Newly Tenured/Promoted WPI Faculty
FOR IMMEDIATE RELEASE/March 31, 1998
Contact: WPI Media Relations, 508-831-5616
WORCESTER, Mass. -- Sixteen members of the WPI faculty were recently granted tenure and/or promoted effective July 1, 1998:
Joseph D. Fehribach of Shrewsbury, Mass., and Arthur C. Heinricher Jr., of Rutland, Mass., both associate professors of mathematical sciences, were granted tenure. Fehribach joined the faculty in 1992. He received a bachelor's degree from Centre College in Danville, Ky., and a master's and doctorate from Duke University. His research and teaching interests are in applied mathematics and scientific computing and differential equations. Specific areas of interest include free and moving boundary problems and nonequilibrium thermodynamics.
Heinricher, who has been a faculty member since 1992, earned a B.S. at the University of Missouri, St. Louis, and a Ph.D. at Carnegie Mellon University. His interests are in stochastic differential equations; optimal control theory; applied probability theory and operations research. He has been active in developing industrial projects for math majors and in developing bridge projects that help students make connections between introductory courses and advanced courses in their majors.
The following individuals were granted tenure and promoted to associate professor:
Leonard D. Albano of Belmont, Mass., joined the Civil and Environmental Engineering Department in 1992. He earned a bachelor's degree at Tufts University, a master's at Northwestern, and a doctorate at the Massachusetts Institute of Technology. He is a registered professional engineer in Massachusetts and serves as the advisor to the WPI chapter of the American Society of Civil Engineers. His teaching and professional practice is in the area of structural engineering and his research activities focus on the integration of design and construction as the concept of performance-based design.
James K. Doyle of Framingham, Mass., has been a member of the Social Science and Policy Studies faculty since 1992. He received a bachelor's degree in environmental science from the University of California at Berkeley, and a master's and doctorate in social psychology from the University of Colorado at Boulder. His research and teaching focuses on applied social and cognitive psychology, system dynamics, judgment and decision making, risk perception and communication, the psychological study of environmental issues, and mental models of complex systems.
Peter H. Hansen of Worcester, Mass., joined the Humanities and Arts Department as assistant professor of history in 1992. He holds a B.A. in history from Carleton College in Northfield, Minn., and an M.A. and Ph.D. in history from Harvard University. His research and teaching focuses on modern European history, British history (especially of the 19th and 20th century), international studies, global history, the history of mountaineering, imperialism, sport and cultural studies. He spent 1995-96 as a visiting fellow at Clare Hall, Cambridge University in Great Britain, where he also served as a historical consultant and commentator for a BBC television program on the first ascent of Mount Everest by Edmund Hillary and Tenzing Norgay. Later this year he will be a visiting fellow at the Australian National University, Canberra, where he will continue work on his book on the cultural history of mountaineering from the first ascent of Mont Blanc in 1786 to the first ascent of Mount Everest in 1953.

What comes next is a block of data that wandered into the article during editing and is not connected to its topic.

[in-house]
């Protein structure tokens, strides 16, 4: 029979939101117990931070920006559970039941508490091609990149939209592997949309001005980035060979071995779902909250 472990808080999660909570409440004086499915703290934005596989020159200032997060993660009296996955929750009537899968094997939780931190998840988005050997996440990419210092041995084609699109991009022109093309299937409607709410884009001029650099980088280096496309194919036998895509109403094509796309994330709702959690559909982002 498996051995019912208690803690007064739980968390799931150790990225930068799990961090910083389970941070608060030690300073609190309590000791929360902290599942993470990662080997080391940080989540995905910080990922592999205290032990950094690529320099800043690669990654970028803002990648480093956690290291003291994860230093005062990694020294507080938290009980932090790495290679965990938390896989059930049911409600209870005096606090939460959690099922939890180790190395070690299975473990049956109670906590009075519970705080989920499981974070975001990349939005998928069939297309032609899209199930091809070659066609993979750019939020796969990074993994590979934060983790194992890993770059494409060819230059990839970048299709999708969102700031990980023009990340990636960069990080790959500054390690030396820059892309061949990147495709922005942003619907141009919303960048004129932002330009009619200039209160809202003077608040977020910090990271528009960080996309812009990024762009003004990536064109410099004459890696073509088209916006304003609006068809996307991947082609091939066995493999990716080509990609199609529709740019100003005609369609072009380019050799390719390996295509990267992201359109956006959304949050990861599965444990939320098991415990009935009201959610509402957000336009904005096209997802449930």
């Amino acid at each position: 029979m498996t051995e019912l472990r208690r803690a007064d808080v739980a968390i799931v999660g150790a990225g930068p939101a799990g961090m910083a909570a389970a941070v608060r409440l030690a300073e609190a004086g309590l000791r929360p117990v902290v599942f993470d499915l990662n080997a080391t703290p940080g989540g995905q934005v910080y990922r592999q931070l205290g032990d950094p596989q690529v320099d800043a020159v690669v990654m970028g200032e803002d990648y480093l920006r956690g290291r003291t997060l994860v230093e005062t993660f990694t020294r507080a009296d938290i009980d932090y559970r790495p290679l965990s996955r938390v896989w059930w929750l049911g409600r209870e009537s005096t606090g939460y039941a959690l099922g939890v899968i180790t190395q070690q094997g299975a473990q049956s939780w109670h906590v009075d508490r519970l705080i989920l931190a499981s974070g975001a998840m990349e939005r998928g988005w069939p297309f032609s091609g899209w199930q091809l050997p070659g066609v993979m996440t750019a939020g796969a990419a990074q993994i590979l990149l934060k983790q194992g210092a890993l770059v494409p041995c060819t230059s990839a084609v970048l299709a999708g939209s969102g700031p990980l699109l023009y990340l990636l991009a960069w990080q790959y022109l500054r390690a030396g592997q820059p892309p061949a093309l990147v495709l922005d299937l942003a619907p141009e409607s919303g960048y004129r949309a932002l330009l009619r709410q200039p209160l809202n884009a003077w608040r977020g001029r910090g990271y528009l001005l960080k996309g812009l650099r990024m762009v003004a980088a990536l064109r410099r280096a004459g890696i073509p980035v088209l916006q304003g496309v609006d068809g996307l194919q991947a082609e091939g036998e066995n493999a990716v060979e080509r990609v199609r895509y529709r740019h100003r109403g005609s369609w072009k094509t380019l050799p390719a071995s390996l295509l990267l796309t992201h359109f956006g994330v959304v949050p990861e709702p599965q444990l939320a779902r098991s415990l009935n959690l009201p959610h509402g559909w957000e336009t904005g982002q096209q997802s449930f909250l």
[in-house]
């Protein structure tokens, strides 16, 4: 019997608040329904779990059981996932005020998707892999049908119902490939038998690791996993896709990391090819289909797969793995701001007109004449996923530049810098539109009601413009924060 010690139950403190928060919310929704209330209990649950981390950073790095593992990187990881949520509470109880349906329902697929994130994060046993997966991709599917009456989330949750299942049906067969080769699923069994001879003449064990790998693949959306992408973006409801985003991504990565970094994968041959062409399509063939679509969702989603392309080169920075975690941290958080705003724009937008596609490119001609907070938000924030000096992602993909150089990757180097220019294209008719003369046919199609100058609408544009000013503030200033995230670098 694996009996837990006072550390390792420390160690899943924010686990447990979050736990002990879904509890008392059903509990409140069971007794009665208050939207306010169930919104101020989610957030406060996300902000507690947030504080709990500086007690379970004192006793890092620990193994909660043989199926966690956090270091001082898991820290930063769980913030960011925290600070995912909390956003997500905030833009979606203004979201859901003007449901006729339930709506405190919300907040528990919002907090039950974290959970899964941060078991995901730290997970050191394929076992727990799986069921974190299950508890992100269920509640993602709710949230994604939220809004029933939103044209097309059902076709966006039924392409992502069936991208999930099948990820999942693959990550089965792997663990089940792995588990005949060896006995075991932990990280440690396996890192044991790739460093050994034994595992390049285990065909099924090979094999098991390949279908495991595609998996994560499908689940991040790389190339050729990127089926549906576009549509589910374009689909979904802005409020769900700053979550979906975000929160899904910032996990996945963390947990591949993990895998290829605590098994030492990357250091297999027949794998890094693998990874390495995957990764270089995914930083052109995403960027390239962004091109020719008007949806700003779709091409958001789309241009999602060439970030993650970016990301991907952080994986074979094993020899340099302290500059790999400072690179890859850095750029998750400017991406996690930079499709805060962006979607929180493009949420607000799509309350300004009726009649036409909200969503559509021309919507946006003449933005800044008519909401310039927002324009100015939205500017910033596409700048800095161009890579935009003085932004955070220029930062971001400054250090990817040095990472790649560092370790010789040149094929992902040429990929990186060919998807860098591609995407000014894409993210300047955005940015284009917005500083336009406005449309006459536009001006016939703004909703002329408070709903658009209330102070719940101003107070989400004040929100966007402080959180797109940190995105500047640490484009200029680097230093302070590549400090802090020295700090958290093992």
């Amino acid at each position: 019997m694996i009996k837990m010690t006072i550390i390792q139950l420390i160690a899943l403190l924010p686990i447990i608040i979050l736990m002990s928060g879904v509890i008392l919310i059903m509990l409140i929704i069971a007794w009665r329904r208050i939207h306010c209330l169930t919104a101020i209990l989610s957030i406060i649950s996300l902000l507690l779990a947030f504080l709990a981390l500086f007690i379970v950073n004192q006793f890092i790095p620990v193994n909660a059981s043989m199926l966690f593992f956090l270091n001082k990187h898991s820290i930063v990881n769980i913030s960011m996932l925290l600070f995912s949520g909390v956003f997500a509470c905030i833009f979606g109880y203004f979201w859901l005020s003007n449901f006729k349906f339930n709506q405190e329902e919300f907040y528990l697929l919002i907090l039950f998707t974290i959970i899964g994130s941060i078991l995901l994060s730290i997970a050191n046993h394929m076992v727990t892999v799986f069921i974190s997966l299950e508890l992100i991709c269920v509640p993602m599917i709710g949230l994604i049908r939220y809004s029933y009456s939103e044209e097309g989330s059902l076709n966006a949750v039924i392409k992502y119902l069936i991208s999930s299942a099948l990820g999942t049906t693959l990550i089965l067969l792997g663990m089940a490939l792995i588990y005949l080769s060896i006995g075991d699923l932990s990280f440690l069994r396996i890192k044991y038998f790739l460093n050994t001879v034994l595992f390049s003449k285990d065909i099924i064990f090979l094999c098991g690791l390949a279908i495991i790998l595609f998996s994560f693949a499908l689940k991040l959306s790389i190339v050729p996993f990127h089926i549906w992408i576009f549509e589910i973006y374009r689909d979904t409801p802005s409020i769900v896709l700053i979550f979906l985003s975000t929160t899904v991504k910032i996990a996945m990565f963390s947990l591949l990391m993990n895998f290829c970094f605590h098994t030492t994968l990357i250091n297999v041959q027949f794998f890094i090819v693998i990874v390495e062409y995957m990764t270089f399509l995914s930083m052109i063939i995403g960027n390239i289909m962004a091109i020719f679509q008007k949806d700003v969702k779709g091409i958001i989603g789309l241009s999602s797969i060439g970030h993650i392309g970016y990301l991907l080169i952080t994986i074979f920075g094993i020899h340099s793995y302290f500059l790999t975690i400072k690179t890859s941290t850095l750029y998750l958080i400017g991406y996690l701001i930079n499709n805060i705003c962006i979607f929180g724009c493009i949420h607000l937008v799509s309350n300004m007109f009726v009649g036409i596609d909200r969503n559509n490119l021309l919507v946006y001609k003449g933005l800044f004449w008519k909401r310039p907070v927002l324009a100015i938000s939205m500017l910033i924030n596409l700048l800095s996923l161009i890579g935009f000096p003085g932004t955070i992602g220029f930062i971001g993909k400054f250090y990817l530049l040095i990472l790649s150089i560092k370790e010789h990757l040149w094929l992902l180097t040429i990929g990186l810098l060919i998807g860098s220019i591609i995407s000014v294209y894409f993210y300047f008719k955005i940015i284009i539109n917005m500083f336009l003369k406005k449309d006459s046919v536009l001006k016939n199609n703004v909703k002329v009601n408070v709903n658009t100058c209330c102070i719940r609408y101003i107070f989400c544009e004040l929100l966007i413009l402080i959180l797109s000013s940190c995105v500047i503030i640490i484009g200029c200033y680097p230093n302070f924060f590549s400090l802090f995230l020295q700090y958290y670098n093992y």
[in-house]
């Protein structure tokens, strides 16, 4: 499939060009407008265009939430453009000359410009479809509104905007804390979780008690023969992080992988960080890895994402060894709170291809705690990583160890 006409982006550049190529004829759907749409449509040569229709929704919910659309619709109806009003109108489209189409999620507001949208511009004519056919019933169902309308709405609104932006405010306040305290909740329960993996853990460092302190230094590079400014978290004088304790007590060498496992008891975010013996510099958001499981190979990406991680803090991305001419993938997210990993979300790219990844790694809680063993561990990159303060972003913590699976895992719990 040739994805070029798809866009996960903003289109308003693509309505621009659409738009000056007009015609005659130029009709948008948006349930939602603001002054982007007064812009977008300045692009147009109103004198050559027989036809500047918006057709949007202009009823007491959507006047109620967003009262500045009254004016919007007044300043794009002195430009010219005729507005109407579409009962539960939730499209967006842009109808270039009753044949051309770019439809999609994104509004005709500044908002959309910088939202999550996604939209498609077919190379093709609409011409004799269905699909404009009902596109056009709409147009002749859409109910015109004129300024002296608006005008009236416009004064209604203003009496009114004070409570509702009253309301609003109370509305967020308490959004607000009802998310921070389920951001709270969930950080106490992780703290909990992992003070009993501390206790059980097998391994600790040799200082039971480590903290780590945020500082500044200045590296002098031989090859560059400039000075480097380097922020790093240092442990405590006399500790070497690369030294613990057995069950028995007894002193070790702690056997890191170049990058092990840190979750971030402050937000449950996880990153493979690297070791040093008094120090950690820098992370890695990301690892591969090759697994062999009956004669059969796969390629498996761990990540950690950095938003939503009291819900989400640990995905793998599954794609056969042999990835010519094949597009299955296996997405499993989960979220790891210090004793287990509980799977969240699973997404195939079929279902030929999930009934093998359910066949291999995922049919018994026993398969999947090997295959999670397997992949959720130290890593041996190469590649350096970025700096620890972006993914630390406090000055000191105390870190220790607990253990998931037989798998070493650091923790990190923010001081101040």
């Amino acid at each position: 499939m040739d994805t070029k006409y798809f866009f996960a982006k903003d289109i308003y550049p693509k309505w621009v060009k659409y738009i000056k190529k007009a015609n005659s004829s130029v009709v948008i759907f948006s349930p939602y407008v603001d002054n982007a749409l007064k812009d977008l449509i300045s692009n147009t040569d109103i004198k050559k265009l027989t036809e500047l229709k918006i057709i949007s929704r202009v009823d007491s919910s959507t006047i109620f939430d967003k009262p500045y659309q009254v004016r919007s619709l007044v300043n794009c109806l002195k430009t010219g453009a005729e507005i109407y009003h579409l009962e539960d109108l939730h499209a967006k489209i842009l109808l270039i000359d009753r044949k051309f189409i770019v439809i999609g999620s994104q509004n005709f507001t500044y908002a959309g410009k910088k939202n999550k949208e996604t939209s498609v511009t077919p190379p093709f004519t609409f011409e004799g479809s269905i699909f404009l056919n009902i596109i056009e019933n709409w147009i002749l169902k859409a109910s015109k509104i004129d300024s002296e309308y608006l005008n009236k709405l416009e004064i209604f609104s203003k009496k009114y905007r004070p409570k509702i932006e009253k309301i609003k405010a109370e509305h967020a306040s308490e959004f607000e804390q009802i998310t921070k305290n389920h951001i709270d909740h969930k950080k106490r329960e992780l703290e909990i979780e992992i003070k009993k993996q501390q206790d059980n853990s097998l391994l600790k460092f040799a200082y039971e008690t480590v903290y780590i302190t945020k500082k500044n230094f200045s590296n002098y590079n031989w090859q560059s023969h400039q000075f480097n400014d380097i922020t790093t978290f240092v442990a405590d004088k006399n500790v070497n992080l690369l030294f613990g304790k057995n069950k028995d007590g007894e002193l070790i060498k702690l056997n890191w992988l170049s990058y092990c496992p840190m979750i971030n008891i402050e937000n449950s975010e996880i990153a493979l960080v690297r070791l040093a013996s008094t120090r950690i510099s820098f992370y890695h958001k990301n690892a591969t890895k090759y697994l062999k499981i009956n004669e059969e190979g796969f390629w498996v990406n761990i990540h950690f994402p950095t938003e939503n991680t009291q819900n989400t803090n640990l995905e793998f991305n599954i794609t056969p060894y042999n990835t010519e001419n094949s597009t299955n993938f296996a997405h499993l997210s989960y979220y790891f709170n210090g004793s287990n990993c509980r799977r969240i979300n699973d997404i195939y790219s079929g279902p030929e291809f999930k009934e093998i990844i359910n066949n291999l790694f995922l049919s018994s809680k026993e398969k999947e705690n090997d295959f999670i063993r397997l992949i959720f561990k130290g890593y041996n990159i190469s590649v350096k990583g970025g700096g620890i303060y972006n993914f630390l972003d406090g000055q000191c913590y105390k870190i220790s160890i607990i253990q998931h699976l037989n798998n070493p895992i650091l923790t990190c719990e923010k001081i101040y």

William R. Michalson of Charlton, Mass., earned a B.S. in electrical engineering at Syracuse University and an M.S. and Ph.D. in electrical engineering at WPI. He has taught at the university since 1990 and has been a tenure-track faculty member since 1992. Michalson's research and teaching interests are in global positioning systems, performance prediction in distributed, real-time, multiprocessor systems, and performance optimization of highly parallel computer systems.
Andreas N. Alexandrou of Cambridge, Mass., was promoted to professor of mechanical engineering. A member of the faculty since 1987, Alexandrou is the director of the Semisolid Metal Processing Laboratory, a University/industry research program supported by 22 U.S. companies and the Department of Energy. From 1994 to 1998 he served as director of WPI's Aerospace program. Alexandrou received a bachelor's degree in mechanical engineering from the American University in Beirut while on a U.S. AID/Fulbright scholarship, and master's degrees in mechanical and civil engineering and a doctorate in mechanical engineering from the University of Michigan. He received the Board of Trustees' Award for Outstanding Teaching in 1992, the Morgan Distinguished Instructorship in Mechanical Engineering in 1993, and the Russell M. Searle Teacher of the Year Award in Mechanical Engineering in 1996. His research and teaching interests are in semisolid metals processing, microgravity fluid mechanics, wake flows, and theoretical and computational field mechanics.
Ming-Hui Chen of Worcester, Mass., has been promoted to associate professor of mathematical sciences. He earned a B.S. in mathematics at Hangzhou University, an M.S. in applied probability at Shanghai Jiao Tong University, and an M.S. in applied statistics and a Ph.D. in statistics at Purdue University and joined the faculty in 1993. Chen's research and teaching focus on Bayesian statistical methodology, Bayesian computation, categorical data analysis, Monte Carlo methodology, prior elicitation, variable selection, and survival models.